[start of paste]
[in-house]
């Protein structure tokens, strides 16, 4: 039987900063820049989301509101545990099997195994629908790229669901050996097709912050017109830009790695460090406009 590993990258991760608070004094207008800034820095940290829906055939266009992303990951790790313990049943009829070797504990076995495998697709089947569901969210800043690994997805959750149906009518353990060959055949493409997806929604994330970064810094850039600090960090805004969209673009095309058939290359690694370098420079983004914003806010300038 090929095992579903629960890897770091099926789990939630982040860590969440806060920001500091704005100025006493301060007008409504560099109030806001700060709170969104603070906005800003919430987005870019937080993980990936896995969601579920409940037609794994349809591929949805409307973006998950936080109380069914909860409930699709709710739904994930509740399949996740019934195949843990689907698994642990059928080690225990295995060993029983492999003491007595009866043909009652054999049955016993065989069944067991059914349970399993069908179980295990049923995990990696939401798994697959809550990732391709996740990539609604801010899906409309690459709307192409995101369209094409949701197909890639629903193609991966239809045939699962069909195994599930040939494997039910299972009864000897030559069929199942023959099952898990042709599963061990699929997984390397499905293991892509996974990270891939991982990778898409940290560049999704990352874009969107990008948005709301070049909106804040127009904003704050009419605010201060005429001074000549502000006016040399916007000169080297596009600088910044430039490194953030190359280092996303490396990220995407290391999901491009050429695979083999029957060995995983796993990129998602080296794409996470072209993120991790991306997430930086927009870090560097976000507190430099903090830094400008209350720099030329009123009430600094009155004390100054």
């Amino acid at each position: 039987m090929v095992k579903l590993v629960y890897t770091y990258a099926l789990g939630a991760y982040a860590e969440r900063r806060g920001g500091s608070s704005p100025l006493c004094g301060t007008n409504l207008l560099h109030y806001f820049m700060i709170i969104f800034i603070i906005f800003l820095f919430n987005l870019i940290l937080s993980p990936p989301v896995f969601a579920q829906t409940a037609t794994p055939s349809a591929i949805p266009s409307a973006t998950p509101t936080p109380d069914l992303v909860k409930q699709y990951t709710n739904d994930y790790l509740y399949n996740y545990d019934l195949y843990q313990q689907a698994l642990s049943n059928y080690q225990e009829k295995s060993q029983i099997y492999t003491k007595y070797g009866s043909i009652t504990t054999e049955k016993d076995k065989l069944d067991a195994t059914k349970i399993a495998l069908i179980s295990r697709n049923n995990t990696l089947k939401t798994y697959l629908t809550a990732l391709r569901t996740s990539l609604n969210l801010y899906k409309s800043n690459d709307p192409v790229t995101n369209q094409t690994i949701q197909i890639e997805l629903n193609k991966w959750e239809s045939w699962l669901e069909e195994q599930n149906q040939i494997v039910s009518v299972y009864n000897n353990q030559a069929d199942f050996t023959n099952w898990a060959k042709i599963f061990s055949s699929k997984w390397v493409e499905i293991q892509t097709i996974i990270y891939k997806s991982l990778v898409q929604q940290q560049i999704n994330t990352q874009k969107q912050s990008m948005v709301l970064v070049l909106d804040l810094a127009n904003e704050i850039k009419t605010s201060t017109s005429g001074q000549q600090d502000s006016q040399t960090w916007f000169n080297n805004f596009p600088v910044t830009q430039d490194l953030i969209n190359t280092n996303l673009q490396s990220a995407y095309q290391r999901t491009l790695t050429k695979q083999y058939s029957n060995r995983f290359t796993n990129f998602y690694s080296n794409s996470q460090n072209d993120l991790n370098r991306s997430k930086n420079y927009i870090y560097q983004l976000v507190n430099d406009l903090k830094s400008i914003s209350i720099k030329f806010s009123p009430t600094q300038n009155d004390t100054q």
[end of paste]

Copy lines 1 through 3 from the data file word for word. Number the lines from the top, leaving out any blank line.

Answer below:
[in-house]
């Protein structure tokens, strides 16, 4: 039987900063820049989301509101545990099997195994629908790229669901050996097709912050017109830009790695460090406009 590993990258991760608070004094207008800034820095940290829906055939266009992303990951790790313990049943009829070797504990076995495998697709089947569901969210800043690994997805959750149906009518353990060959055949493409997806929604994330970064810094850039600090960090805004969209673009095309058939290359690694370098420079983004914003806010300038 090929095992579903629960890897770091099926789990939630982040860590969440806060920001500091704005100025006493301060007008409504560099109030806001700060709170969104603070906005800003919430987005870019937080993980990936896995969601579920409940037609794994349809591929949805409307973006998950936080109380069914909860409930699709709710739904994930509740399949996740019934195949843990689907698994642990059928080690225990295995060993029983492999003491007595009866043909009652054999049955016993065989069944067991059914349970399993069908179980295990049923995990990696939401798994697959809550990732391709996740990539609604801010899906409309690459709307192409995101369209094409949701197909890639629903193609991966239809045939699962069909195994599930040939494997039910299972009864000897030559069929199942023959099952898990042709599963061990699929997984390397499905293991892509996974990270891939991982990778898409940290560049999704990352874009969107990008948005709301070049909106804040127009904003704050009419605010201060005429001074000549502000006016040399916007000169080297596009600088910044430039490194953030190359280092996303490396990220995407290391999901491009050429695979083999029957060995995983796993990129998602080296794409996470072209993120991790991306997430930086927009870090560097976000507190430099903090830094400008209350720099030329009123009430600094009155004390100054």
């Amino acid at each position: 039987m090929v095992k579903l590993v629960y890897t770091y990258a099926l789990g939630a991760y982040a860590e969440r900063r806060g920001g500091s608070s704005p100025l006493c004094g301060t007008n409504l207008l560099h109030y806001f820049m700060i709170i969104f800034i603070i906005f800003l820095f919430n987005l870019i940290l937080s993980p990936p989301v896995f969601a579920q829906t409940a037609t794994p055939s349809a591929i949805p266009s409307a973006t998950p509101t936080p109380d069914l992303v909860k409930q699709y990951t709710n739904d994930y790790l509740y399949n996740y545990d019934l195949y843990q313990q689907a698994l642990s049943n059928y080690q225990e009829k295995s060993q029983i099997y492999t003491k007595y070797g009866s043909i009652t504990t054999e049955k016993d076995k065989l069944d067991a195994t059914k349970i399993a495998l069908i179980s295990r697709n049923n995990t990696l089947k939401t798994y697959l629908t809550a990732l391709r569901t996740s990539l609604n969210l801010y899906k409309s800043n690459d709307p192409v790229t995101n369209q094409t690994i949701q197909i890639e997805l629903n193609k991966w959750e239809s045939w699962l669901e069909e195994q599930n149906q040939i494997v039910s009518v299972y009864n000897n353990q030559a069929d199942f050996t023959n099952w898990a060959k042709i599963f061990s055949s699929k997984w390397v493409e499905i293991q892509t097709i996974i990270y891939k997806s991982l990778v898409q929604q940290q560049i999704n994330t990352q874009k969107q912050s990008m948005v709301l970064v070049l909106d804040l810094a127009n904003e704050i850039k009419t605010s201060t017109s005429g001074q000549q600090d502000s006016q040399t960090w916007f000169n080297n805004f596009p600088v910044t830009q430039d490194l953030i969209n190359t280092n996303l673009q490396s990220a995407y095309q290391r999901t491009l790695t050429k695979q083999y058939s029957n060995r995983f290359t796993n990129f998602y690694s080296n794409s996470q460090n072209d993120l991790n370098r991306s997430k930086n420079y927009i870090y560097q983004l976000v507190n430099d406009l903090k830094s400008i914003s209350i720099k030329f806010s009123p009430t600094q300038n009155d004390t100054q």